WASHINGTON — Mona Charen is a well-known conservative author, columnist and speech writer who has spoken out about the dangers of modern feminism and the transgender identity push on children. But what many might not know about her is that at one point in her childhood, she wanted people to call her "Timmy."
"I shudder to think what would have happened if I had come along a little later in history," Charen told The Christian Post during an interview this week about her book, Sex Matters: How Modern Feminism Lost Touch With Science, Love and Common Sense.
Charen, a senior fellow at the Washington, D.C.-based think tank Ethics & Public Policy Center and a columnist for the National Review, spoke out against the trend nowadays in which parents are not assigning a sex to their children and let them grow up to be whatever gender they desire to be.
As the number of children being referred to gender identity clinics as candidates to potentially receive life-altering hormone-suppression and replacement therapies is increasing, the former Nancy Reagan speech writer said that she really worries about what is going on today with parents giving too much credence to their children's gender confusion at early stages in life.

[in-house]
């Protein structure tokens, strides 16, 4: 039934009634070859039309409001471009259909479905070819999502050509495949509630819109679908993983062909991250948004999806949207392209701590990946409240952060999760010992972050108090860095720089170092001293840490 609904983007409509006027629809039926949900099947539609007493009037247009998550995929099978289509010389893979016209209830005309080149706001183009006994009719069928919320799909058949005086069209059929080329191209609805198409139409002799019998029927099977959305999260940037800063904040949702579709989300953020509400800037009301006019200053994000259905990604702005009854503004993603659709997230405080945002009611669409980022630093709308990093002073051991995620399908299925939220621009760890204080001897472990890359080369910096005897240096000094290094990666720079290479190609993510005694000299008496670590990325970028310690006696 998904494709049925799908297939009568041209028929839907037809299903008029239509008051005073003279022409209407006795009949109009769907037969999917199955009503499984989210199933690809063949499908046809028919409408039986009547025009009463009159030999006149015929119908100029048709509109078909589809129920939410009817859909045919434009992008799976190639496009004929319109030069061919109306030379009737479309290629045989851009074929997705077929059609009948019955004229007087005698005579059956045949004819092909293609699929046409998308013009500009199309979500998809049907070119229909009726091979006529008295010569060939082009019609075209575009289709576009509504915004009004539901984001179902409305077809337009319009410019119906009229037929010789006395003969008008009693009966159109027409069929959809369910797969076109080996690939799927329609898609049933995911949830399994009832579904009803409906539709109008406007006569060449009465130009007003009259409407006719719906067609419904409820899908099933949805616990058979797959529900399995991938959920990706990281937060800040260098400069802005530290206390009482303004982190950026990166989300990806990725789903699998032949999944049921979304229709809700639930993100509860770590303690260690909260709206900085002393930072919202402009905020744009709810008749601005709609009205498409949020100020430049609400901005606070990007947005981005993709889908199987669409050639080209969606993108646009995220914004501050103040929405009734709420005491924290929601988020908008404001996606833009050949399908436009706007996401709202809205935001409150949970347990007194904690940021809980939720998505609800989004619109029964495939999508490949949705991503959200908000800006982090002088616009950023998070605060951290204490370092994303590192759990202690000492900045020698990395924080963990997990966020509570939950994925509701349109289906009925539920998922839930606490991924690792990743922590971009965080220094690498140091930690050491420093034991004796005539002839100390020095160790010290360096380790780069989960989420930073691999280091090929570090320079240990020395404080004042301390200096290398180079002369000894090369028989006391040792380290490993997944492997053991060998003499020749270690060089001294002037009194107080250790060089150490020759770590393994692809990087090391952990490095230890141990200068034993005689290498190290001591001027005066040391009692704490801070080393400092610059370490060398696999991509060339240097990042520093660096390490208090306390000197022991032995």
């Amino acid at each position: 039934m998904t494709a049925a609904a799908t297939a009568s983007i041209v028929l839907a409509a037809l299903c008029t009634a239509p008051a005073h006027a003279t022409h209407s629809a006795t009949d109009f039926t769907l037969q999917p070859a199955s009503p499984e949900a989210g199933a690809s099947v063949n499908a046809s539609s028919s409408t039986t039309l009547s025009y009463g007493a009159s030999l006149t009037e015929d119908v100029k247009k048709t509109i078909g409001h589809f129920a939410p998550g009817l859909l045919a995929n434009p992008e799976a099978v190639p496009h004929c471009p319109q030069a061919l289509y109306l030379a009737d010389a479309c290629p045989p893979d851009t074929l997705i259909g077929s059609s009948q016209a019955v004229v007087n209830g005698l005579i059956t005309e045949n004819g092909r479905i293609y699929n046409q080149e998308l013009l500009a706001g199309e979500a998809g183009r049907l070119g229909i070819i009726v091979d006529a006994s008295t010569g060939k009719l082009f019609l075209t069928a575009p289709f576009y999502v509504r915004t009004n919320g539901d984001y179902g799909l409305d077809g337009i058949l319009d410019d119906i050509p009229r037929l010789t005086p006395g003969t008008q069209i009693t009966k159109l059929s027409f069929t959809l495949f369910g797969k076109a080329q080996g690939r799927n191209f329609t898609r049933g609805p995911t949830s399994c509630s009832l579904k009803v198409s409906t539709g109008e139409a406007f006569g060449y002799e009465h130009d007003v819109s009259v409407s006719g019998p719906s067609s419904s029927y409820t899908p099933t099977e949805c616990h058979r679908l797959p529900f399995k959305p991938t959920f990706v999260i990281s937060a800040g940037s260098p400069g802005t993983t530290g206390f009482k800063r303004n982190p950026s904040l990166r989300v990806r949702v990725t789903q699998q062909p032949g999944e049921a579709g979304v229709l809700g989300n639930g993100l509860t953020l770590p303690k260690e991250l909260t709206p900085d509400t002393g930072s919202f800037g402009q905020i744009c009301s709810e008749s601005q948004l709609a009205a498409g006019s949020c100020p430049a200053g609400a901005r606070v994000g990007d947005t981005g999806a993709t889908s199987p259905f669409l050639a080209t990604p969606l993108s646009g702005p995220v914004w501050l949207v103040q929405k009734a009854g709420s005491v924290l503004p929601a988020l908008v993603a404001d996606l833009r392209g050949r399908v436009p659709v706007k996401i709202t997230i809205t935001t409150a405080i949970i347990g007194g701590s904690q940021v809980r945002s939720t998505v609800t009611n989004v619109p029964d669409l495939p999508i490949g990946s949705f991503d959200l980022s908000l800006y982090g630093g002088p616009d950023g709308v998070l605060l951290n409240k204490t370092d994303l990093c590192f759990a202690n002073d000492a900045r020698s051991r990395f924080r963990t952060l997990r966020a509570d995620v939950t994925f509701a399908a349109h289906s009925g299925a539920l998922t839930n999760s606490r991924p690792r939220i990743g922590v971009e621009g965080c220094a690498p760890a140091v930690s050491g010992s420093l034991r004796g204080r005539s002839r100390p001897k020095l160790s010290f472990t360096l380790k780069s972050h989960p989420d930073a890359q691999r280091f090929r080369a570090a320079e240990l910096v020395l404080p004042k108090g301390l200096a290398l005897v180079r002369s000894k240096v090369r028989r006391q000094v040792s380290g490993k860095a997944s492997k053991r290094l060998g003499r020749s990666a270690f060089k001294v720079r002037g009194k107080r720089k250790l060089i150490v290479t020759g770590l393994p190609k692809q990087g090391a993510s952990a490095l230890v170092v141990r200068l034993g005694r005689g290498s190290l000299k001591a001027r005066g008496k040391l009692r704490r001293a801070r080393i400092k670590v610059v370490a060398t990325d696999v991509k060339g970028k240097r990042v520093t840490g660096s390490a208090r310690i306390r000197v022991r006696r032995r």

"I was a tomboy myself. I liked to climb trees and play with toy trucks," Charen said. "I wanted my friends to call me Timmy for a period of my childhood."
She said that she doesn't remember exactly how old she was at that stage of her childhood but said that it must have been during her preschool or kindergarten years.
She said that it wasn't a matter of her wanting to dress like a boy — which she frequently did because she received hand-me-downs from her older brothers. Rather, it was because she simply liked the name "Timmy" and thought being a boy was "cool."
"I don't remember hating dresses or anything like that," she said. "I do remember thinking that being a boy was really cool and being a boy was great."
But like most children in that situation, Charen eventually grew out of that phase in her life.